10.1 Mean Failure Height (Procedure A) Calculate the mean failure height from the test data obtained as follows:
h 5 h
o
1 d
h
~A/ N 6 0.5!
where:
h = mean failure height, in. (cm),
4
Brownless, K. A., Hodges, J. L., Jr., and Rosenblatt, Murray, The Up-and-Down Method With Small Samples, American Statistical Association Journal, JSTNA, Vol
48, 1953, pp. 262277.
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d
h
= increment of weight height, in. (cm),
N = total number of failures or non-failures, whichever is smaller. For ease of notation, call whichever are used events,
h
o
= lowest height at which an event occurred, in. (cm),
A =
(
i50
k
in
i
,
i = 0, 1, 2 . . . k (counting index, starts at h
o
),
n
i
= number of events which occurred at h
i
, and
h
i
= h
o
+ id
h
.
In calculating h, the negative sign is used when the events are failures. The positive sign is used when the events are non-failures.
10.2 Mean Failure Energy (Procedure A) Compute the mean failure energy as follows:
MFE 5 h 3 w
where:
MFE = mean failure energy, in./lb (J),
h = mean failure height, in. (cm), and
w = weight.
10.3 Estimated Standard DeviationCalculate the estimated standard deviation from the test data as follows:
s 5 1.620 d
FF
~NB 2 A
2
!
N
2 G
1 0.029
G
B 5
(
i50
k
i
2
n
i
11. Report
11.1 The report shall include the following:
11.1.1 Complete identication of the sample tested, manufacturers code, form, and previous history.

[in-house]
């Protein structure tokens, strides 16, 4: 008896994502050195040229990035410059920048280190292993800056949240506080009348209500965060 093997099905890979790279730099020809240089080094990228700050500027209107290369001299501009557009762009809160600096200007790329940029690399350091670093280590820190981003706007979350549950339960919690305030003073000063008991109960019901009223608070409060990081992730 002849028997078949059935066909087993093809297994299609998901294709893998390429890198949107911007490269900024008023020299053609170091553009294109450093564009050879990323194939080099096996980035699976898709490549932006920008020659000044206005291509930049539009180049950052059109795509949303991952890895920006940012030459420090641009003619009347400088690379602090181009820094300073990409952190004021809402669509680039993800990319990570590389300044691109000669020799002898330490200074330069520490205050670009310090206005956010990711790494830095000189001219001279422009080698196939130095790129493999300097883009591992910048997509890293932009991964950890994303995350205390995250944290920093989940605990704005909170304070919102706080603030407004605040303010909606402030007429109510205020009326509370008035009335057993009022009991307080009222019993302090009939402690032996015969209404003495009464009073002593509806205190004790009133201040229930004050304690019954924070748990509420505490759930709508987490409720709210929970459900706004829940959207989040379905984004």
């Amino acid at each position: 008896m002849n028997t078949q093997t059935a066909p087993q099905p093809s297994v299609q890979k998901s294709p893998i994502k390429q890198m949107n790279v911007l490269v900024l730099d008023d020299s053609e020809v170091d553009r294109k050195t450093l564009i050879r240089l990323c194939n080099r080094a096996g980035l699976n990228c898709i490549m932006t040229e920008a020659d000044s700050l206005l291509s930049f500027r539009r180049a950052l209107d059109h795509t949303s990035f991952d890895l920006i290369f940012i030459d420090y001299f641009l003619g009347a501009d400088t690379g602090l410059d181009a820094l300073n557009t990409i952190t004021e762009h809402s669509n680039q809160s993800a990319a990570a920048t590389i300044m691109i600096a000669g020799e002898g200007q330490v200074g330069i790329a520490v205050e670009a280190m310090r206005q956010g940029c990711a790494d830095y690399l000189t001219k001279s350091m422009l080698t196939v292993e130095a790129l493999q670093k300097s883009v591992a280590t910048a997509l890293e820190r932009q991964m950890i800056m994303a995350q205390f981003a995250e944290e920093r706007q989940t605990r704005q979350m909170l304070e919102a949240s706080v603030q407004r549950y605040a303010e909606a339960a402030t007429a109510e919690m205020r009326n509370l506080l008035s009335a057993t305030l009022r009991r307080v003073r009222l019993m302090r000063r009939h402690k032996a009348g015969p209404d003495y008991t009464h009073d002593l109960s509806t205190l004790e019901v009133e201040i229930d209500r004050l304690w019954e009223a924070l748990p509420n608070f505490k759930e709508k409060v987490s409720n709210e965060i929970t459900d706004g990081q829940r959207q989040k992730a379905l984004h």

11.1.2 Weight being used.
11.1.3 Number of test specimens (target points) employed to determine the mean failure height.
11.1.4 Mean failure energy.
11.1.5 Estimated standard deviation.
11.1.6 Any departures from the specied test procedures.
12. Precision and Bias
12.1 PrecisionAn interlaboratory study with ve laboratories was conducted in which various rigid poly(vinyl chloride)
(PVC) extruded proles were tested by means of a falling weight.
12.1.1 The average within-laboratory and between-laboratory coefficients of variation were as follows:
Average V
Within Laboratory Between Laboratory
13.6 23.5
where:
V = 100 S
MFE average
12.2 BiasNo statement of bias can be is provided because of the lack of a referee method for impact behavior of plastics
which can provide a true or reference value.
13. Keywords
13.1 impact resistance; prole toughness; PVC rigid proles
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APPENDIX
(Nonmandatory Information)
X1. SAMPLE CALCULATIONS
Height in. Outcome of
XFailure 0Non-Failure
40
38
36
34
32
30 X X X X
28 X O X O O X O
26 O O O O
24 O
22 X O
20 O O
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Height in. N
x
N
o
i Ni iNi i
2
Ni
30 4 0 4 4 16 64
30 4 0 4 4 16 64
28 3 4 3 3 9 27
28 3 4 3 3 9 27
26 0 4 2 0 0 0
26 0 4 2 0 0 0
24 0 1 1 0 0 0
24 0 1 1 0 0 0
22 1 1 0 1 0 0
22 1 1 0 1 0 0
20 0 2
20 0 2
Totals 8
(N
x
)
12
(N
o
)
8
(N)
25
(A)
91
(B)
h
o
5 22, N 5 N
x
5 7 d 5 2 in.
h 5 h
o
1 d
S
A
N
2 0.5
D
h 5 22 1 2
S
25
8
2 0.5
D
h 5 27.2 in.
S 5 1.620 d
S
NB2A
2
N
2
1 0.029
D
S 5 1.620~2!
S
7282625
64
1 0.29
D
S 5 5.3 in.
SUMMARY OF CHANGES
Committee D 20 has identied the location of the following changes to this standard since the last issue (D 4495-95) that may
impact on the use of this standard.
(1) Claried notes and footnotes in 1.4.
(2) Added reference to Practice E 178 in 2.1.
(3) Dened outlier in 3.2.
(4) Detailed outlier handling instructions in 9.9.
(5) Removal of permissive language in document.
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D 4495 9800